A key factor of whether or not to consider solar power for an application relates to available energy and consumption. Two examples would be a 36-inch valve or gate operating at 1,000 psi on a crude oil pipeline and a 96-inch sluice gate in 25 feet of head water at a remote dam site. The two would require about the same force and amount of energy to operate. In both these cases, users would find bringing utility power to the sites cost prohibitive, which triggers the process to consider solar power.

In these scenarios, the pipeline company needs to be able to close the valve in an emergency in response to environmental and safety concerns. The water utility needs to maintain an appropriate level in its reservoir through the winter, which means changing the outlet gate position as the lake level rises or falls. Both applications need to sense process conditions, transmit information, move a load and do it all off grid. Solar power can be more cost effective in such cases and requires less maintenance than gas or diesel generation systems if the loads can be managed.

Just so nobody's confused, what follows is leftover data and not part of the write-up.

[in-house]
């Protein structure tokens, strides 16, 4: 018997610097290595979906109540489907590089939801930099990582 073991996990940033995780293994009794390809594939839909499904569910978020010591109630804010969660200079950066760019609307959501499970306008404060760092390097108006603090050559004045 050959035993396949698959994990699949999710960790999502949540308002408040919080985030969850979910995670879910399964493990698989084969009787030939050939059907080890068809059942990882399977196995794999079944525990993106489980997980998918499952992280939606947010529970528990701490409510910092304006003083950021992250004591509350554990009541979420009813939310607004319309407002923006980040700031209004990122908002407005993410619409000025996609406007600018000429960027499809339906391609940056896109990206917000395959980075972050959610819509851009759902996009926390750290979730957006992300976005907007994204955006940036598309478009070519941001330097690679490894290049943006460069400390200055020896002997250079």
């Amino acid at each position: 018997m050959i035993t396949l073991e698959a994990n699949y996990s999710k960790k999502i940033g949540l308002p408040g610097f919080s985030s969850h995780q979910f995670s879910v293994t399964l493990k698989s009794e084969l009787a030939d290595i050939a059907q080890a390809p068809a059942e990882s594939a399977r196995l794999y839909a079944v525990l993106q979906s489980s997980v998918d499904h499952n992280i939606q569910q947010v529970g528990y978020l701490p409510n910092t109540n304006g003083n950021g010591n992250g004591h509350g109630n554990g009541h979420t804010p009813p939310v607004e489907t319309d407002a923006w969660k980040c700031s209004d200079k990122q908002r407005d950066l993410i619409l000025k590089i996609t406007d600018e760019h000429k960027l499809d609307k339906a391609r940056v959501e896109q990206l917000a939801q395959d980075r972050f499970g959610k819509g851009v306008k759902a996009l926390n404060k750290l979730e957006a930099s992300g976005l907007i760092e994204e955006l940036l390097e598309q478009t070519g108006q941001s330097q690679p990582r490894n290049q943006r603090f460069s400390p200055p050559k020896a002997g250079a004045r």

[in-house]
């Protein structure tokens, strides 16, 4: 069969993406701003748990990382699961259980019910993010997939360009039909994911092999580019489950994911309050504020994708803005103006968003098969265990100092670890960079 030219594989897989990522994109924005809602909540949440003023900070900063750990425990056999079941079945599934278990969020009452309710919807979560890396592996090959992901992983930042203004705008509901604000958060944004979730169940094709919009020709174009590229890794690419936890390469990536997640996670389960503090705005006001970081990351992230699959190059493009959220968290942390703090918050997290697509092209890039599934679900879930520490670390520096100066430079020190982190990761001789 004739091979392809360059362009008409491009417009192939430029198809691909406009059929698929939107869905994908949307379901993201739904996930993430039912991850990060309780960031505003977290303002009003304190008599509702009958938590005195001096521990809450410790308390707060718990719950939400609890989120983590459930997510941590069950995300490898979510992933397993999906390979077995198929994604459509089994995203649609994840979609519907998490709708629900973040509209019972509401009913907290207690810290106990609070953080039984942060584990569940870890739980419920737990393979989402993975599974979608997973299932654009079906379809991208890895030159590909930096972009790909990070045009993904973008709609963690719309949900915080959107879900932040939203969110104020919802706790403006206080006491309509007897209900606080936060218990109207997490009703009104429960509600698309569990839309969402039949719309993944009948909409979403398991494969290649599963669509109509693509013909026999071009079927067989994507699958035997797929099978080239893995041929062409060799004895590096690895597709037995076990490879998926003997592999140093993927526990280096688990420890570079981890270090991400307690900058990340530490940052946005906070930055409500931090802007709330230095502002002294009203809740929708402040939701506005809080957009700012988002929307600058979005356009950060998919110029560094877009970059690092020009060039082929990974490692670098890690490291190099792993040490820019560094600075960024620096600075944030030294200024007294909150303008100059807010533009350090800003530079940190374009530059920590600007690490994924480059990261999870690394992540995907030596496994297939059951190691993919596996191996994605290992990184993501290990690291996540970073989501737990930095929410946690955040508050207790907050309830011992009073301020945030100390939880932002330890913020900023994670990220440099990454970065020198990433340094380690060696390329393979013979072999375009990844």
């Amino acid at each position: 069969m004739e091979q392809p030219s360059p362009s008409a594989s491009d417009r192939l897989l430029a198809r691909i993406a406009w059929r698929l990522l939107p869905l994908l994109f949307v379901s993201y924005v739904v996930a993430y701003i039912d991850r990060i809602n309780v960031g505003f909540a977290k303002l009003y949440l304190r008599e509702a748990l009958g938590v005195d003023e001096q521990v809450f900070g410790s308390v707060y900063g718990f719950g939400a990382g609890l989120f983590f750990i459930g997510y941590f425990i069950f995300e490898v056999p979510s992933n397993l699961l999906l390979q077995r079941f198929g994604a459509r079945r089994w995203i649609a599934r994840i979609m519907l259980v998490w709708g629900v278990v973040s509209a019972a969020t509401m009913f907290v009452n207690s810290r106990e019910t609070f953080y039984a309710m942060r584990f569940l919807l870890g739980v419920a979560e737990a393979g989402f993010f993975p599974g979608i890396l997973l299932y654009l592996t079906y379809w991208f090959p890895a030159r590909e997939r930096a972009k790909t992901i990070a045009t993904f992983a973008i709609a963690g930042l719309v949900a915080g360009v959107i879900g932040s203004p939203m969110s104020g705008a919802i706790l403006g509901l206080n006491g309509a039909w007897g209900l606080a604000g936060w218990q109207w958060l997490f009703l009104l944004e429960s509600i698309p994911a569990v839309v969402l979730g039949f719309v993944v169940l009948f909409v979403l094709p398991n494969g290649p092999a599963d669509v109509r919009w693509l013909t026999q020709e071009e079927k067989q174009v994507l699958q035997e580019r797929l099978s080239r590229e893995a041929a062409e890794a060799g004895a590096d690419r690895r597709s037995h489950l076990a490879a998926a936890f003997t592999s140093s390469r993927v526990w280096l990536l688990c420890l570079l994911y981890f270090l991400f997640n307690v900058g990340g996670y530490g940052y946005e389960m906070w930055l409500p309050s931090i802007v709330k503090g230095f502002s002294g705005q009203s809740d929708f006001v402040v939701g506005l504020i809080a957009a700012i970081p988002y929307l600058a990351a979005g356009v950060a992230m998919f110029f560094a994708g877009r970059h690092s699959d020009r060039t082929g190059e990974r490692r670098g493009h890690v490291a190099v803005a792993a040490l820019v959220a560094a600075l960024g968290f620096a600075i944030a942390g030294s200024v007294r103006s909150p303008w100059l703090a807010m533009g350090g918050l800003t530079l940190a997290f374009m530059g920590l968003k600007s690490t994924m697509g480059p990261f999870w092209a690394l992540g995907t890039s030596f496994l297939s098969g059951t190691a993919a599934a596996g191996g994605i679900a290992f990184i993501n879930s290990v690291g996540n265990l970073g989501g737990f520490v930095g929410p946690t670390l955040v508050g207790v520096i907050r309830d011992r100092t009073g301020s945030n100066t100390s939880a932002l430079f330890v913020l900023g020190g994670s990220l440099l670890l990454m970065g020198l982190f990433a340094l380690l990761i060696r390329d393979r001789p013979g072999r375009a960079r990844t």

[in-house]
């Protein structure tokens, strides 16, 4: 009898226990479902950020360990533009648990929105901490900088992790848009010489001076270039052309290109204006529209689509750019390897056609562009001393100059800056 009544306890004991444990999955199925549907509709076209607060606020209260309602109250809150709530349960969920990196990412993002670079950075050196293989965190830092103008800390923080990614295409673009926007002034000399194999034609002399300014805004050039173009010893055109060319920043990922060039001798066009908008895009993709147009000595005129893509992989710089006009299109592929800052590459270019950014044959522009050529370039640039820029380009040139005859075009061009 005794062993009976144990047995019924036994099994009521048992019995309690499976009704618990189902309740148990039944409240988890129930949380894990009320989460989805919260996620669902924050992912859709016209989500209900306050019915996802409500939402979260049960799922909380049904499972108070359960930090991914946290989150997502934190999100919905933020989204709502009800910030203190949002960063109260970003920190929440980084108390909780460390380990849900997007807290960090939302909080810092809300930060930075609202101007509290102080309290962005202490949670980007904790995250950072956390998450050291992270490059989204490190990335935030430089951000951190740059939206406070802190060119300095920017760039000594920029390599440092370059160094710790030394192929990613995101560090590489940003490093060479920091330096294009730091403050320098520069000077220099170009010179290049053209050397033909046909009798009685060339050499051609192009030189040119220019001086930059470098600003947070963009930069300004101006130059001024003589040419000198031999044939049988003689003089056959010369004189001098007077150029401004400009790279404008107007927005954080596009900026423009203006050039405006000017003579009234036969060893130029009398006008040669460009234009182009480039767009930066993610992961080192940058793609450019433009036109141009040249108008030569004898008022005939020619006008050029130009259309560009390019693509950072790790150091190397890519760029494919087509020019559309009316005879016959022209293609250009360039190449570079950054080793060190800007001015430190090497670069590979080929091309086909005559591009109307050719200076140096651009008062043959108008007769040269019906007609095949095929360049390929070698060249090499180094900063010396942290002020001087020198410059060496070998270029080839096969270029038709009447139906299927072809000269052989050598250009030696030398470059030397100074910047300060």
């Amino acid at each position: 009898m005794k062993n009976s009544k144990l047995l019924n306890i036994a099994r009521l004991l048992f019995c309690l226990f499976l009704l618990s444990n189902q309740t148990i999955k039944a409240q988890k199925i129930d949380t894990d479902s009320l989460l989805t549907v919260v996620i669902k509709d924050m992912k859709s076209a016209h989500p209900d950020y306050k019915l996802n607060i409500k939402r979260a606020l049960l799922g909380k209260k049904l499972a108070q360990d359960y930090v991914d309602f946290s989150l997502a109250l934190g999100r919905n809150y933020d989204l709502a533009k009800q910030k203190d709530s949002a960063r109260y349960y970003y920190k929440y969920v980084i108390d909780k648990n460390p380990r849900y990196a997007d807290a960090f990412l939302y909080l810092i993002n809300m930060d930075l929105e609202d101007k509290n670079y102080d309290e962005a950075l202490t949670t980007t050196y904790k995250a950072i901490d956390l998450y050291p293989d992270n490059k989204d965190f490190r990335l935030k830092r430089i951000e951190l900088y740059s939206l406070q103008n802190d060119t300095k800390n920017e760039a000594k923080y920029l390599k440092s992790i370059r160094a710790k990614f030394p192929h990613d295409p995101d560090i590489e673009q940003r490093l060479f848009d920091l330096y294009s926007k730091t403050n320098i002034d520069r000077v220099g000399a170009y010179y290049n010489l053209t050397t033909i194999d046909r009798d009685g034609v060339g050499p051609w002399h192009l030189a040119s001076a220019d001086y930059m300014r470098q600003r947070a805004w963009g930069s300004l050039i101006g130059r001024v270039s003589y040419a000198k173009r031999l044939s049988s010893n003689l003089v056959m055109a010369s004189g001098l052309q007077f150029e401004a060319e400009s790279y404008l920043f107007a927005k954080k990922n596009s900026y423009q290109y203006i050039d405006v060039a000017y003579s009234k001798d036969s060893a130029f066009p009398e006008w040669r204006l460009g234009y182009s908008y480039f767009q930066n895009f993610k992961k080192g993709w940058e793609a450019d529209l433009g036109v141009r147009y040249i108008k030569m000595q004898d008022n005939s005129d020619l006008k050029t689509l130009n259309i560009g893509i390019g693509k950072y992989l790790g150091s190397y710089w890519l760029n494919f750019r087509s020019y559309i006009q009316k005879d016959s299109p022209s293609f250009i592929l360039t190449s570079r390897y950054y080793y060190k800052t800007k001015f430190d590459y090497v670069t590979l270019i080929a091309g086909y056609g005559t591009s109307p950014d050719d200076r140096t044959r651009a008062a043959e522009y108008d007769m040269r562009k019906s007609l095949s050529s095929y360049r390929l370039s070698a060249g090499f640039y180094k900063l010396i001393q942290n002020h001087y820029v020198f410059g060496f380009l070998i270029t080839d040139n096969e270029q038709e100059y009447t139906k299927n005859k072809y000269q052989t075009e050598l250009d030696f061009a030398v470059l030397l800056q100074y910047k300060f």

vmspr12_andes_solar_actuatorHigh in the Andes Mountains between Argentina and Chile, 14 valve sites are connected by fiber optic cable to the pipeline command center. Solar panels provide power for the station during the summer months and a turbine wind generator takes over during the winter. A control building houses the communication equipment and the hydraulic power unit (lower right). The 16-inch pipeline is buried, but the hydraulic actuator mounted on the valve extension can be seen above grade (lower left).POWER SUPPLY

One of the ways technology has improved in the solar industry is that, in the last 10 years, panels have become much more efficient and reliable. A case in point is an energy company in Wyoming that had a solar panel riddled with bullet holes. In earlier times, that panel would not have functioned. Yet, in this case, they did not need to replace the panel until a significant portion of its surface area was damaged because of the latest generation of solar panels, which employs self-healing technology.